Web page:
Department of Literacy, Language and Culture professor Roger Stewart, along with Department of Curriculum, Instruction and Foundational studies professor Bill Parrett, associate professor Kathleen Budge and clinical associate professor Kelly Cross are retiring this summer with a combined 74 years of service to the College of Education.
Stewart has spent the last 25 years at Boise State. Hired in 1995 at the rank of professor, Stewart taught in the doctoral program early on, as well as teaching literacy courses throughout his career, earning tenure in 1998. Stewart’s research has focused on secondary literacy and methods to help struggling and developing readers of all ages.
Though Stewart was tenured faculty at the University of Wyoming, he was drawn to join Boise State after a former doctoral student he mentored at Wyoming, Stan Steiner, began teaching at the university. He soon informed Stewart about a position in the Department of Literacy, Language and Culture. Stewart and Steiner continued working together as colleagues until Steiner’s retirement in 2018.
“Boise State was a growing, dynamic university, and that was fun to be part of,” said Stewart. “Things were always changing and evolving.”
For Stewart, his career and retirement are accomplishments reflected upon with characteristic humility.
“For retirement I don’t have any specific plans,” he said. “I know that doesn’t sound very exciting, but I am going to take each day as it comes and see how things turn out.”
Parrett has been at Boise State for 24 years, teaching courses and seminars as a professor in the doctoral program. He received tenure in 1996, the year he was hired. That same year, Parrett also founded the Center of School Improvement and Policy Studies, which builds community partnerships and networks to increase student achievement and success in schools and districts across Idaho. Parrett served as the director for the center and has received international recognition for his research in school improvement related to children and adolescents who live in poverty.
“What I enjoyed most about Boise State was the opportunity to work with many talented and committed leaders,” said Parrett. “I loved seeing students from Boise State and Idaho’s public schools benefit from the center and my colleague’s efforts.”
In retirement, Parrett plans on spending time with his children, grandkids and family in the Northwest outdoors and Florida, but he’s not leaving his professional passions behind.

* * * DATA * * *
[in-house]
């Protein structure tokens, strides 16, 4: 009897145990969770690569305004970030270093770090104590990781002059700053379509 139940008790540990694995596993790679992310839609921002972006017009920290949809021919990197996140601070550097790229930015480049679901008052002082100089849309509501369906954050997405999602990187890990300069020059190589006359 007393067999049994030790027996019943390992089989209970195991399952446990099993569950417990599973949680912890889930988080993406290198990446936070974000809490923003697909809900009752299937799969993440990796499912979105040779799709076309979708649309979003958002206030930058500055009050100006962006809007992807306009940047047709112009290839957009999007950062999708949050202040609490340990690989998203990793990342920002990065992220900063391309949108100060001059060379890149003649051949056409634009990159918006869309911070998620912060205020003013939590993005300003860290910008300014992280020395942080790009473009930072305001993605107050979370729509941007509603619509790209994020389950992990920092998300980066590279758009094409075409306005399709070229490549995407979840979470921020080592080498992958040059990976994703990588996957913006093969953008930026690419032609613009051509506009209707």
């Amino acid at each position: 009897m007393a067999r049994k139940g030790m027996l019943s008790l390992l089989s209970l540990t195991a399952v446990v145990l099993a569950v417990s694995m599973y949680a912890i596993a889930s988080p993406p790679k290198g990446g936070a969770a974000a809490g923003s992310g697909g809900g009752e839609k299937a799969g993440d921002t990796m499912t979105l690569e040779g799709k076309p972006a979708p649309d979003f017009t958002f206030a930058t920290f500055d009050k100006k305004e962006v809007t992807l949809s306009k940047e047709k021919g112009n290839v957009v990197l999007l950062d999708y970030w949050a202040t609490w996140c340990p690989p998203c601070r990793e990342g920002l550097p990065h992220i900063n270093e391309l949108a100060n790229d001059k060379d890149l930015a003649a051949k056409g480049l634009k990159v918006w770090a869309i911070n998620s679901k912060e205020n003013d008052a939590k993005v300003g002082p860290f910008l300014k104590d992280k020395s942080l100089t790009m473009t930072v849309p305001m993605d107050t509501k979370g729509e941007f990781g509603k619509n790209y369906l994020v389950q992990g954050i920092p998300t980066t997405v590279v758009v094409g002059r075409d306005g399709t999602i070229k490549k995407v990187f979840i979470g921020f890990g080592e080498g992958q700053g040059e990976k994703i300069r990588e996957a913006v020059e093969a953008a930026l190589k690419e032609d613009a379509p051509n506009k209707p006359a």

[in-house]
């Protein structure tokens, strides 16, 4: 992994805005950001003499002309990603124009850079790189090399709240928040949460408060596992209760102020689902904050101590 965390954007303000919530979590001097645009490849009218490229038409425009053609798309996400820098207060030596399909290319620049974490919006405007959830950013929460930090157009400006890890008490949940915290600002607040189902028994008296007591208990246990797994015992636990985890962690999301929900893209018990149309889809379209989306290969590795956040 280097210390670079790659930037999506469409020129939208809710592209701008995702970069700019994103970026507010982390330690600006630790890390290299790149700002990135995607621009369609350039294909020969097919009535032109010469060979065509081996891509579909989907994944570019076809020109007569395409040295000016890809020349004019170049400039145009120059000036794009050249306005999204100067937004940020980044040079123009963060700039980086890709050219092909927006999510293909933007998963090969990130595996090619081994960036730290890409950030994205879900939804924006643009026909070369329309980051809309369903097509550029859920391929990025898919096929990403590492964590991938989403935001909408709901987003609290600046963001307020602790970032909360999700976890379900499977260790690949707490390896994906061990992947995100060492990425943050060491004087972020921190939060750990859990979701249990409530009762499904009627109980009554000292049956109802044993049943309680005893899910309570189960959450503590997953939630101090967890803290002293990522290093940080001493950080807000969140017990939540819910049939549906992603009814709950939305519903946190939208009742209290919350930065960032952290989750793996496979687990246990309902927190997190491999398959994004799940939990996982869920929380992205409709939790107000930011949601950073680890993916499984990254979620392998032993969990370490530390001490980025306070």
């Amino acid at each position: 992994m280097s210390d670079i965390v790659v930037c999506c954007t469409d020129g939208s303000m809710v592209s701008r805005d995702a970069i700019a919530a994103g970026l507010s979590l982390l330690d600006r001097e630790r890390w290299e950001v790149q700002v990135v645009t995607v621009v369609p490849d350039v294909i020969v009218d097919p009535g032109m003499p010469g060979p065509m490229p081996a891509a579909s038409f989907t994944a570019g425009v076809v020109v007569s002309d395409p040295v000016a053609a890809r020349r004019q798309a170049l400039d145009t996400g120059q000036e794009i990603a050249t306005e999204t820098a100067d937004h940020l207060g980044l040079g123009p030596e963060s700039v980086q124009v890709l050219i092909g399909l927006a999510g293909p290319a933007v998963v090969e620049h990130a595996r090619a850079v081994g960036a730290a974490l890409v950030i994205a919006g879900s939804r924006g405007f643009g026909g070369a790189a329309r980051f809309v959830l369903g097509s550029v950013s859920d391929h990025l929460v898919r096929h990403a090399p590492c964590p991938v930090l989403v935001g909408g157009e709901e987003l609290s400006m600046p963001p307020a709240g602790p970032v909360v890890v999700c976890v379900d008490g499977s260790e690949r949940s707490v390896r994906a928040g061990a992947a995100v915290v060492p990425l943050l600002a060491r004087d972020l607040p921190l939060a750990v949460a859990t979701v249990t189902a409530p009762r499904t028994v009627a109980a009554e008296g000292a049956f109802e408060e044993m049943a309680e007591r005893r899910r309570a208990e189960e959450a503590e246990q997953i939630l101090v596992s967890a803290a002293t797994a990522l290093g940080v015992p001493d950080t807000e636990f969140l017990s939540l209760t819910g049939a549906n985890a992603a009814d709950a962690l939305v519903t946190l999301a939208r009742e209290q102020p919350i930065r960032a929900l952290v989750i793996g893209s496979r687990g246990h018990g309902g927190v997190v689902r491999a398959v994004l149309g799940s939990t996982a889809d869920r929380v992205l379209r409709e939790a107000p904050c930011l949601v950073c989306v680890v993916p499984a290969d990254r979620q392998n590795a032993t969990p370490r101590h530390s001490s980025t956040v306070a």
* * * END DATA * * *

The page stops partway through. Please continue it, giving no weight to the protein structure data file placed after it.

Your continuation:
“I really look forward to having more time to continue writing and helping kids who live in poverty, as well as the educators and schools that serve them,” he said.
Budge started her career at Boise State in 2006 when she began building the college’s principal training program and teaching educational leadership courses. Budge has also taught in the doctoral program for the past three years.
Budge’s background in PK-12 education as a teacher, principal and assistant superintendent gave her rich experience to draw from while developing and teaching in the college’s educational leadership programs, which certify graduates to become principals and superintendents. Budge’s research has involved rurality and poverty in schools – interests that grew from her upbringing in a small Montana logging community.
Budge credits her department colleagues for laying the foundation for the principal preparation program she ultimately built, which she said made her lucky.
“I was incredibly fortunate to be offered the opportunity to build a principal preparation program from the ground up,” said Budge. “After a few years at Boise State, I came to understand my experience as a reflection of the innovation emblematic of this university. I love the energy and the spirit that is Boise State, but most of all I appreciate the deep sense of place many of us experience here.”
Budge currently has retirement plans to buy a piano to resume lessons she quit in third grade, and to continue making masks with a sewing machine she recently purchased. As a teacher through and through, she also hopes to continue writing and conducting workshops for educators.
Perhaps most importantly, “Retirement means the chance to go back home,” said Budge. “I will spend a portion of the year in Montana, and part of the year making Florida home, too. I intend to share the wonders of both states with our grandchildren.”
Cross began teaching in the educational leadership program in 2011, along with managing the Special Education Support and Technical Assistance (SESTA) project housed in the Center for School Improvement.
Cross has taught all five courses in the Master of Educational Leadership program, preparing graduates to become principals and leaders in schools. Cross was promoted to clinical associate professor in 2016, and served as the associate chair of her department in 2015-16. Cross also served as the first clinical faculty senator at Boise State for two years.
Cross’ sunny personality comes through in her thoughts on her time on campus.
“I loved each and every day throughout my time at Boise State,” said Cross. “The people I was fortunate to work with are absolutely amazing, and the work we completed was inspiring, challenging, varied and creative. I am grateful for the opportunities I’ve received here.”
Though Cross will miss her involvement with projects and committees, and meeting people on campus, she is looking forward to meaningful activities she can enjoy right here at home in Boise.
“I look forward to time with my husband and family, working in my yard, hiking in the foothills and learning new things,” she said.